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It never ceases to
amaze me that a roof tiler will spend hours carefully laying out underlay
across the roof, lapping it correctly to prevent water on the underlay
penetrating through what is the secondary waterproof layer of the roof,
then proceed to cut unprotected holes through it for roof windows, pipes,
flues, vents, cables or safety anchors. Often the existence of a hole in
the underlay is only detected when a leak higher up the roof drains down
through the unprotected hole, damaging internal decorations.
A hole in the
underlay can contribute to a loss of tiles or slates under extreme wind
The underlay is an essential element of the roof as it is a:
- temporary roof covering against heavy rain during construction,
which lasts up until the final ridge or hip tile is secured.
- barrier to dust and snow that will penetrate the laps of the tiles.
When temperatures rise the melted snow runs down the underlay, whilst dust
will gravitate down the underlay more slowly depending upon the pitch of
- collector of condensation that forms on the underside of the roof
during cold, damp weather.
- diaphragm to separate positive air pressure in the building from
acting on the underside of the roof covering during periods of high wind
- barrier to keep insects and small animals from entering the roof.
Small insects will always be able to enter the batten cavity, but if the
corrugations of a profiled tile are not closed off at the eaves, large
insects and small animals can easily get into the batten cavity from the
- Underlay should not come within 25mm of a hot flue pipe. This is
less of a problem with the new design of condensing boiler, as flue pipe
temperatures are lower.
- Proprietary underlay seals glued to the underlay may not work with
banded bitumen underlay.
|- Few proprietary components for protecting a hole in underlay manage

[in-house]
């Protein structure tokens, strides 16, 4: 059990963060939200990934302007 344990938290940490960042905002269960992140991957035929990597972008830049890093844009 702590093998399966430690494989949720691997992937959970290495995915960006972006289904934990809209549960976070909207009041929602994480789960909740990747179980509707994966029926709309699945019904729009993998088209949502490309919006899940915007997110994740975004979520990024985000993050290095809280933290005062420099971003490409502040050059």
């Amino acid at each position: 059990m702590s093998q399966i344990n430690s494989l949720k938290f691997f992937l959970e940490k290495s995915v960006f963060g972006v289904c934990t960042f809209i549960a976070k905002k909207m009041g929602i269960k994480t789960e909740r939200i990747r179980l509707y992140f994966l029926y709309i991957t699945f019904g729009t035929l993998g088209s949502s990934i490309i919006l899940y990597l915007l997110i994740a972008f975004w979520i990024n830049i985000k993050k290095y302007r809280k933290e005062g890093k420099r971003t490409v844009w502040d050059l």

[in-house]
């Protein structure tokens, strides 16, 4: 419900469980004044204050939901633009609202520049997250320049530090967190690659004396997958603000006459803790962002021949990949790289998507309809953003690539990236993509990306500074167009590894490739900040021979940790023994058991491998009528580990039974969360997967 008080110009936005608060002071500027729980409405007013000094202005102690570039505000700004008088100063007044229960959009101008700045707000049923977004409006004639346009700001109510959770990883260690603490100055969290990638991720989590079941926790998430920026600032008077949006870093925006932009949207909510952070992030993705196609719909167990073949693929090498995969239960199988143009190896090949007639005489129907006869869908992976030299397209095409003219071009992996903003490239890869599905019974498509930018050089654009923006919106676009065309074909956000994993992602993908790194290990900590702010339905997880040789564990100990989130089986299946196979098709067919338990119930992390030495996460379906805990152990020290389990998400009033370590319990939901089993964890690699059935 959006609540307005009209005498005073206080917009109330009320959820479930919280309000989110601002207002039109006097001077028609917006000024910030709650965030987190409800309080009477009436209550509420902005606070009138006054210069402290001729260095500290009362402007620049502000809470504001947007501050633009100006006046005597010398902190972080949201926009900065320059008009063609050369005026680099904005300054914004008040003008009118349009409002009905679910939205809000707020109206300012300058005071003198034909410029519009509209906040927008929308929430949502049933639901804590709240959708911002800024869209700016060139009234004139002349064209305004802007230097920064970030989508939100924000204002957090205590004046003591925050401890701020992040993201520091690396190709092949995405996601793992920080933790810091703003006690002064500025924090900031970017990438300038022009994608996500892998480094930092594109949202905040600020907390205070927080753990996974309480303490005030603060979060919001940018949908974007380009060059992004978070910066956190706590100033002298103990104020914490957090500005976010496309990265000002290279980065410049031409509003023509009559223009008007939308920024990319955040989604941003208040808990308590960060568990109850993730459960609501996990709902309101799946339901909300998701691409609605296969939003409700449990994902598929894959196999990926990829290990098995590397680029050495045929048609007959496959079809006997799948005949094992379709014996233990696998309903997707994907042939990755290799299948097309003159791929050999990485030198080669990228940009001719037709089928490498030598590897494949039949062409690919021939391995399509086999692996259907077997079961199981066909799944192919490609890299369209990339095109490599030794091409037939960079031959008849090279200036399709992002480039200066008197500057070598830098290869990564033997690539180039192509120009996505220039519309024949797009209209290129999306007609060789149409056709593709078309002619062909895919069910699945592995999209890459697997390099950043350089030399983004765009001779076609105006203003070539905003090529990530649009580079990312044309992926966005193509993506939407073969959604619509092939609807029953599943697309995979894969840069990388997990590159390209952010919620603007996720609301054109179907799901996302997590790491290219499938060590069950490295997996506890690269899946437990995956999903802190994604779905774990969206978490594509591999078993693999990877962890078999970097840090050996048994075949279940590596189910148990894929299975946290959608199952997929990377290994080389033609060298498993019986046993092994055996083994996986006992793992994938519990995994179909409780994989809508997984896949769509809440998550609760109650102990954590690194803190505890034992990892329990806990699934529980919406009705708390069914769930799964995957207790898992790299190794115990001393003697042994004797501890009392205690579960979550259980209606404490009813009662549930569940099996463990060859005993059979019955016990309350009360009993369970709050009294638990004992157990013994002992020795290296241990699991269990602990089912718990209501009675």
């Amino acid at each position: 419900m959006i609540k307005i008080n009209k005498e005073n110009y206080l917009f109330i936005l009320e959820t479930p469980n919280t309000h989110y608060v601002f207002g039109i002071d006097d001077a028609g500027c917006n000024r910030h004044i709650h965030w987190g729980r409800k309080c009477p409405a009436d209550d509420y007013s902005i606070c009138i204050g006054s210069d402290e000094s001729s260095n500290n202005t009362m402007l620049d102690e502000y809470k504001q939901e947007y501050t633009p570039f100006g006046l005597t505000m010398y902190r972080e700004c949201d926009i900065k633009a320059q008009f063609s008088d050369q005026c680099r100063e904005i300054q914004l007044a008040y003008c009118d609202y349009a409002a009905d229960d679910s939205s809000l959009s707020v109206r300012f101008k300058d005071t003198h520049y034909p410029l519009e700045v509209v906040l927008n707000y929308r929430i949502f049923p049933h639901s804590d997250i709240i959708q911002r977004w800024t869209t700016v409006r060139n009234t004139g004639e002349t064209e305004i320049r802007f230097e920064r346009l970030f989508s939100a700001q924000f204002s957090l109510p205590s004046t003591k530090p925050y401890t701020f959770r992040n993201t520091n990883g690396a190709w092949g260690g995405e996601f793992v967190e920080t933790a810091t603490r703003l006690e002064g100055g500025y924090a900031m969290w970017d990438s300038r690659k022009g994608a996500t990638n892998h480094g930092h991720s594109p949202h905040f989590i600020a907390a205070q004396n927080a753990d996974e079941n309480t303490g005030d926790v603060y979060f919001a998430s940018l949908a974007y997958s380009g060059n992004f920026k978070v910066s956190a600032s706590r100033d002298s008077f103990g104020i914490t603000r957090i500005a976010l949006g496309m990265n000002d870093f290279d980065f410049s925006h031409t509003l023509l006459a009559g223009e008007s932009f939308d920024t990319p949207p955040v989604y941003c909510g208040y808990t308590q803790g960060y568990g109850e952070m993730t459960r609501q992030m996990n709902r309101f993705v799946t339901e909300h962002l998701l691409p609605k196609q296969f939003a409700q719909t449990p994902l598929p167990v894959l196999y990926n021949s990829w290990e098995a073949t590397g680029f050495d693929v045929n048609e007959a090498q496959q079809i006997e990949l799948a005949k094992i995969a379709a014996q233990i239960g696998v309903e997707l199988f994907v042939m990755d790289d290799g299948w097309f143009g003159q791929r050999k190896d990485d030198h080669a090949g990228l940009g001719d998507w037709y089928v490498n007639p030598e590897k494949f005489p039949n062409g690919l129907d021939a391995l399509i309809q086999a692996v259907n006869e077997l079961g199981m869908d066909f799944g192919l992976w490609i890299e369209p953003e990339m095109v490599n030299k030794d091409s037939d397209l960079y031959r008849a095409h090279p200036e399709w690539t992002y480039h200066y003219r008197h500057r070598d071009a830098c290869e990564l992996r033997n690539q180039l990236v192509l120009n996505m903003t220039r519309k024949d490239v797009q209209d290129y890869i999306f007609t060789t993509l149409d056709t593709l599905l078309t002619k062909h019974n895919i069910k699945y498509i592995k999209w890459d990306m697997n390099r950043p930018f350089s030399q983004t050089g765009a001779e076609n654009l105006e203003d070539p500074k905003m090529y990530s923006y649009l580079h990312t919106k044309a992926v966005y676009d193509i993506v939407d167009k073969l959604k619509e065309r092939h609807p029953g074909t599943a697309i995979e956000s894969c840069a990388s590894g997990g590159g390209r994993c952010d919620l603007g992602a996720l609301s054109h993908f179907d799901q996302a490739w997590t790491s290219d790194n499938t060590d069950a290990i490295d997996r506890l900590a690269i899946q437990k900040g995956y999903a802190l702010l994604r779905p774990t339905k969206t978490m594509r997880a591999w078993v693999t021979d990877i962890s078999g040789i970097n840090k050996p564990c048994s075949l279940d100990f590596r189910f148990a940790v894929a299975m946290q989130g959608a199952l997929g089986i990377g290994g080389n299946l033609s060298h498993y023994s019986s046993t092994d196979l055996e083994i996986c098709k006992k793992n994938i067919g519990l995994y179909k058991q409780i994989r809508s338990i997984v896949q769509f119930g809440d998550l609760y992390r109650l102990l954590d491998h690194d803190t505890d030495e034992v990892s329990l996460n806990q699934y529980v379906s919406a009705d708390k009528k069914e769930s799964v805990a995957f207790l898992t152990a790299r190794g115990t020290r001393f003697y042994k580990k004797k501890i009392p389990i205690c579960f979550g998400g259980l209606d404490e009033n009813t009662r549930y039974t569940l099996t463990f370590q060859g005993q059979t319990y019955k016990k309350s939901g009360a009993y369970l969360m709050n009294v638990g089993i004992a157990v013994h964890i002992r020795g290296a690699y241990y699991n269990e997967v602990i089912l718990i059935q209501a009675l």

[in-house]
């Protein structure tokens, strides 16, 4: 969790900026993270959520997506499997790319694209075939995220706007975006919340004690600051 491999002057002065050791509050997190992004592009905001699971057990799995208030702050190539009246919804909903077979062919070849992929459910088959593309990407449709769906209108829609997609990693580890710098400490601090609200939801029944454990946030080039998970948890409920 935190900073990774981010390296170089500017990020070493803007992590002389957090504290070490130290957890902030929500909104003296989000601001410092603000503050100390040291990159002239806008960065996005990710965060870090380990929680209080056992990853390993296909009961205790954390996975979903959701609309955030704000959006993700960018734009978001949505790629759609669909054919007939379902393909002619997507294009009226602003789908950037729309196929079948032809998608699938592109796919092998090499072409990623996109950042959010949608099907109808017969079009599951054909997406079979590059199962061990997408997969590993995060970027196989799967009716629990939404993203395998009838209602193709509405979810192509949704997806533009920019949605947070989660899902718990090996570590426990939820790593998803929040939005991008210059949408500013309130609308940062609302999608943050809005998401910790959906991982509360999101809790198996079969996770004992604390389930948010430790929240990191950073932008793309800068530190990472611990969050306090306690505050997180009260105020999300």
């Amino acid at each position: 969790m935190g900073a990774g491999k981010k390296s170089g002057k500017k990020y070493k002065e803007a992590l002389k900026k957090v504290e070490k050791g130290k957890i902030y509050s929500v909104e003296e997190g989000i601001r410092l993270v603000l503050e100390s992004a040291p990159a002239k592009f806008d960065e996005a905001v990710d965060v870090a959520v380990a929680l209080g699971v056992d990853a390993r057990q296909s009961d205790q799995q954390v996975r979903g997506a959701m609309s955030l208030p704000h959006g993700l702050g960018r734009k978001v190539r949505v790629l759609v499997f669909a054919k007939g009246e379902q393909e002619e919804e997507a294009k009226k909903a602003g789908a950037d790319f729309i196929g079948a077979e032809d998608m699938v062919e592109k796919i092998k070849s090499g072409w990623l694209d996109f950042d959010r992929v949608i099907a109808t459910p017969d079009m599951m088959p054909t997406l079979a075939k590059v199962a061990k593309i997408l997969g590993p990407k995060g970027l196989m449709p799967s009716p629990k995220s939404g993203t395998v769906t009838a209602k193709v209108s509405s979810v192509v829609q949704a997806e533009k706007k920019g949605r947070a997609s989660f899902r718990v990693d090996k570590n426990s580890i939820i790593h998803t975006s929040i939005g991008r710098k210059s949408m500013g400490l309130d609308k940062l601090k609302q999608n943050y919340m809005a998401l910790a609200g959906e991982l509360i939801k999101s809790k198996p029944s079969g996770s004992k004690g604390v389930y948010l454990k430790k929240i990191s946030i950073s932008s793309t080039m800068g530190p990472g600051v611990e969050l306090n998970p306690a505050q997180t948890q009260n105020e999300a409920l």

to reinstate all the functions of the underlay and those that do tend to
be difficult to fit.
The process of cutting an ‘X’ in the underlay and
folding back the loose sections around the pipe is common but not an
adequate solution. Often fixing instructions are ignored or the components
thrown away. This situation is not helped by supervision not detecting
that compliance with fixing instructions, drawings and specification has
not been achieved.
All holes through the underlay need to be protected. A tight fitting metall
or plastic seal, similar to a lead slate, lapped into the underlay tends
to be the most effective method of sealing the hole. If from inside the
roof you can see the underside of the roof covering around the pipe or
duct through the underlay, then protection to the hole is unlikely to be
adequate. Round pipes can be difficult to protect. Square ducts are
simpler, but have vulnerable corners. They can be sealed using lapped
sections of underlay laid up the face of the duct. If there is no pipe or
duct passing through the
underlay, protecting the hole is more difficult. Keep the number and size
of penetrations through the roof to an absolute minimum and as high up the
roof slope as possible.
|Compiled by Chris Thomas, The Tiled
Roofing Consultancy, 2 Ridlands Grove, Limpsfield Chart, Oxted, Surrey,
RH8 0ST, tel 01883 724 774.